Sep. 16—MINNEAPOLIS — The Jackrabbits knocked their Target Field debut out of the park.
South Dakota State, the top-ranked team and defending national champion of the Football Championship Subdivision, put on a show for a Twin Cities crowd of 18,174 with a 70-7 win that was heavier on the experiences and memories made than it was on competition.
Quarterback Mark Gronowski, a former baseball standout in his home state of Illinois, led the way for the Jacks, throwing five touchdown passes and rushing for another, as SDSU scored 70 unanswered points after spotting the Bulldogs a 7-0 lead. Chase Mason, one of the greatest prep baseball players in the history of South Dakota, had a 69-yard touchdown run for the Jacks, while the environment at the home of the Minnesota Twins (on a positively gorgeous late summer afternoon) felt decidedly like a Jackrabbit home game through and through.
But the best moment all game, at least from the standpoint of the baseball connection, came when reserve tight end Kevin Brenner, a converted defensive end, caught the first pass of his college career for a 3-yard touchdown to give SDSU their first lead, then celebrated the score by mimicking a baseball swing, lifting an imaginary home run into the upper deck.
"The home run celebration was obvious," said Brenner, an apparent Cubs fan, having grown up an hour from the Windy City in Silver Lake, Wisc. "I thought I'd hit one out of Wrigley before here, but I had to hit it here. That was an awesome moment. I was not expecting to score a touchdown today."
The rest of the Jacks skill players probably liked their chances, however. That SDSU found the end zone 10 times wasn't terribly surprising, given the Bulldogs (0-3) were coming off a loss to an NAIA team. The Bulldogs scored first, with quarterback Luke Bailey hitting Colin Howard for a 53-yard gain on Drake's first play from scrimmage and then again a few plays later for a 35-yard touchdown, but it was all Jacks from there.
"We knew Drake was gonna come out and give us their best shot," said SDSU linebacker Saiveon Williamson. "It's college fotoball and nobody's gonna come out and roll over for you. They caught us in man with some deep shots but we made the adjustment and the rest kind of took care of itself."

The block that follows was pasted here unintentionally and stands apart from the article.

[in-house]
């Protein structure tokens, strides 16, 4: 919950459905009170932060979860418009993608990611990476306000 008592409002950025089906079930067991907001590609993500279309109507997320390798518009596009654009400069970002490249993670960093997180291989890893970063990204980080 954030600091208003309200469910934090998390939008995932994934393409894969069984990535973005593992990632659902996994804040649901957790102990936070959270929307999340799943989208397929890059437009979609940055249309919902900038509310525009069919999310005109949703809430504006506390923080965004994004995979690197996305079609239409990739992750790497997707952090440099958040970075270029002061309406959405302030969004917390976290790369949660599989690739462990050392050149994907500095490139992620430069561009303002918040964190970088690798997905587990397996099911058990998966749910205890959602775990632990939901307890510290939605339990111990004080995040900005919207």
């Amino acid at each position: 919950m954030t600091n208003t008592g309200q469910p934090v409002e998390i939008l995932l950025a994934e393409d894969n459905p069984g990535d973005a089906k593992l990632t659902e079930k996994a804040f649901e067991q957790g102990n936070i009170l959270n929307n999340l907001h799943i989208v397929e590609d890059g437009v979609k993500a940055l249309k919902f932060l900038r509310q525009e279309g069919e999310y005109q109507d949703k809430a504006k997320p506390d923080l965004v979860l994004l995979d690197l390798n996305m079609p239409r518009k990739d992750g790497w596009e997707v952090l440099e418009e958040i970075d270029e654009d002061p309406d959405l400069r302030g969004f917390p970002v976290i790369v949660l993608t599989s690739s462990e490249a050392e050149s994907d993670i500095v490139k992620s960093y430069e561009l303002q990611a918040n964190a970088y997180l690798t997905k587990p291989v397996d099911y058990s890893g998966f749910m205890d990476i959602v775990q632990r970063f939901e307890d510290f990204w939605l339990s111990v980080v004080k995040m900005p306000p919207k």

The 70 points for SDSU was the most scored by the Jackrabbits since their 90-6 win over Arkansas-Pine Bluff in 2018, and they surpassed 600 yards of offense for the first time since that season as well. By the time the Jacks (3-0) had built their lead to 63 points, the Pride of the Dakotas marching band was belting out 'Take Me Out to the Ballgame' from their seats in left-center field.
"It was kind of surreal to be playing on a baseball field," said Gronowski, who completed 18-of-25 passes for 226 yards. "This was one of my dreams as a kid. Getting this opportunity was a once-in-a-lifetime thing."
That was a common sentiment. Jacks coach Jimmy Rogers made a point to open his postgame remarks by thanking the Twins organization for welcoming the Jacks and their fans, and Drake coach Todd Stepsis was grateful, too, despite the lopsided score.
"It got out of hand a little bit but the experience itself was pretty remarkable," Stepsis said.
Added Howard, who had three catches for 103 yards for the Bulldogs: "The whole game was a surreal experience. It was really cool to be a part of."
Jaxon Janke caught seven balls for 85 yards for SDSU, joining Brenner, Isaiah Davis, Zach Heins and Griffin Wilde as receivers to find the end zone. Angel Johnson had 90 yards and two touchdowns on just four carries (one touchdown went for 66 yards), while Davis rushed for 77 yards on eight attempts and Amar Johnson had 63 yards on 12 carries. Daeton Mcgaughy led SDSU's defense with nine tackles.
While the crowd was the smallest of the three college football games Target Field has hosted, SDSU seemed pleased with the turnout. It's a boon in recruiting, brought out Twin Cities alums (literally thousands of Jacks fans filled the neighborhood bars and restaurants hours before kickoff) and was clearly a rewarding experience for a team that won its first national championship last year and still sees itself as on the rise.
Rogers, who played for SDSU in the early days of the Division I era more than 15 years ago, got emotional comparing Saturday's scene to where the program was when he was a linebacker.
"You guys remember the trailers?" he said, referring to the makeshift offices and locker rooms SDSU used back then. "This is quite a bit different than the trailers, right? This is awesome. This program just keeps elevating, and we're not stopping anytime soon."